STEVE PHELPS:  “I think it’s just too early to tell.  We are working diligently to try to stay on schedule.  There continues to be barriers that are put in front of us.  We will have to adapt to those as they come.”

QUESTION: How much of (scheduling) is mandated or required by the TV networks; what are the obstacles generically to try to put this schedule back together?

STEVE PHELPS:  “We are working with our media partners, with FOX, with NBC.  If you kind of consider what is going to happen, we’re in this period right now where the major sports are shut down from participating.  At some point soon we hope to all get back to finding that escape that our fans are all looking for, in our case getting back to racing.

“We are working with FOX and with NBC to understand what windows might be available.  That will come as we develop this schedule.  It is complex, for sure.  But both partners have shown great willingness to try to work with us, with the other sports to find windows to get back to racing in our case.”

QUESTION:  The fact that lots of sports will come back suddenly, does that make it really tough?  With the two-week period off for the Olympics (Sunday July 26 and Aug. 2), will that be open to you?  Or, would the network (NBC) require that you not do that?

STEVE PHELPS:  “I would say, again, nothing has been decided at this particular point with respect to those two weeks.  Will it be a crowded landscape, television landscape, with a lot of different sports on?  Yes, it’s going to be. I think, again, we’ll work with our television partners to find the appropriate windows so we can get back racing and make sure our fans get the opportunity to see that racing.”

QUESTION: Give us some insight into how much NASCAR looked at the landscape of what other sports were doing in terms of postponements and cancellations.  How much did what those specific entities’ decide play into your announcement of no fans and then postponement of the season?

 STEVE PHELPS:  “We have a lens to what other folks are doing.  But we needed to look through our own lens of what was going to make the most sense for our fans, then ultimately for our competitors, the folks that work on the race teams, our own employees, our own officials.

“Do we have an understanding that these things were happening with other sports?  Of course.  But we need to look at it as it relates to our specific facilities.  The first example being Atlanta, then Homestead-Miami.  That’s what we looked at. We tried to run it without fans, then made a determination that, you know what, it’s probably not in the best interest to do that, which is why we postponed those two events.”

QUESTION: Can you prioritize what you are looking for when trying to reschedule events, as mid-week races might be more of a hassle for teams, versus doubleheaders, correct?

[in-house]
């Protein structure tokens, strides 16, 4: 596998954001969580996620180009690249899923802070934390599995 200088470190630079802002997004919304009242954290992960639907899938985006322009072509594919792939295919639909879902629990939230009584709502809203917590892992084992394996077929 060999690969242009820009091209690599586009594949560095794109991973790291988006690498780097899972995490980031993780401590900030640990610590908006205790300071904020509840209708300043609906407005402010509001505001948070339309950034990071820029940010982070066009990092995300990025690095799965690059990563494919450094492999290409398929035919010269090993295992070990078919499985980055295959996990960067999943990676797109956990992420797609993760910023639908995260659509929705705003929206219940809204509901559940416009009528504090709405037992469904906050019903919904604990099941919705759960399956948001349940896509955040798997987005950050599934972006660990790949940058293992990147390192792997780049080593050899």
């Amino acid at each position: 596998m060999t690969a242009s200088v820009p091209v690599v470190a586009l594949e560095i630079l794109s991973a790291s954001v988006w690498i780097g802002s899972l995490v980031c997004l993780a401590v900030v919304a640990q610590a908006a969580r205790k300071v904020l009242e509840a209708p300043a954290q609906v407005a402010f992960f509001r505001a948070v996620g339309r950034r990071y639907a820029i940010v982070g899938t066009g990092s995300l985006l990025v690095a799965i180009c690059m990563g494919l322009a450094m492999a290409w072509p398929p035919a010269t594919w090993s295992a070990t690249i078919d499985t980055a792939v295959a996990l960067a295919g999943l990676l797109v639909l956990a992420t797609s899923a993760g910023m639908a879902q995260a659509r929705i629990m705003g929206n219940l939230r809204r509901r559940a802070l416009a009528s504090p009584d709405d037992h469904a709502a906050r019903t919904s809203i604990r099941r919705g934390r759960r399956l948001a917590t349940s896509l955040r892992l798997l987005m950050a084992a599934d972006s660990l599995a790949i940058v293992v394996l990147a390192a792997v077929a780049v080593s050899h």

STEVE PHELPS:  “I wouldn’t say ‘prioritizing’ as much as we have to look at it based on so many different variables, so many different factors that will come into play. I wouldn’t say it’s a prioritization.  It’s understanding what is available to us.  It’s understanding the races that we’ve had to postpone and what is the best way to get them fit back into a schedule. We’ll take a holistic view of what it is, not specifically how are we going to prioritize one versus another.”

QUESTION: How much are you working on potentially having to postpone more races and/or how confident are your experts telling you you should be able to be back racing by early May?

STEVE PHELPS:  “I think for us, we’re concentrating on getting back to racing at Martinsville.  We’ll have to do scenario planning that will look different than that.  Right now our priority is to get back to racing at Martinsville.”

QUESTION: On subsidies for the teams, Roger Penske assured INDYCAR team-owners they’re going to get the first payment of their Leader Circles money.  NASCAR teams are worried about making payroll, they don’t know if sponsors are going to ask for money back, what kind of force majeure is going to come into play.  Is NASCAR concerned its teams are going to go out of business during this time?

STEVE PHELPS:  “No specifics around the financials about what will happen with our race teams and how we’re going to work with our race teams at this time. Are we concerned about teams broadly and their financial health?  Of course we are.  We want to make sure that each of our teams gets through this, each of our stakeholders in the industry gets through this crisis as well as we all can.

“Lots of things on the table.  No specifics at this point that we are prepared to discuss.  We need to make sure that our financials are handled with obviously the stakeholders separately, make sure that we are all aligned with what that’s going to look like. As of right now, nothing to share.”

QUESTION: You have all these elements in play.  One of those is sponsors.  Obviously some sponsorship went out the window with individual race packages.  What message are you talking to sponsors about?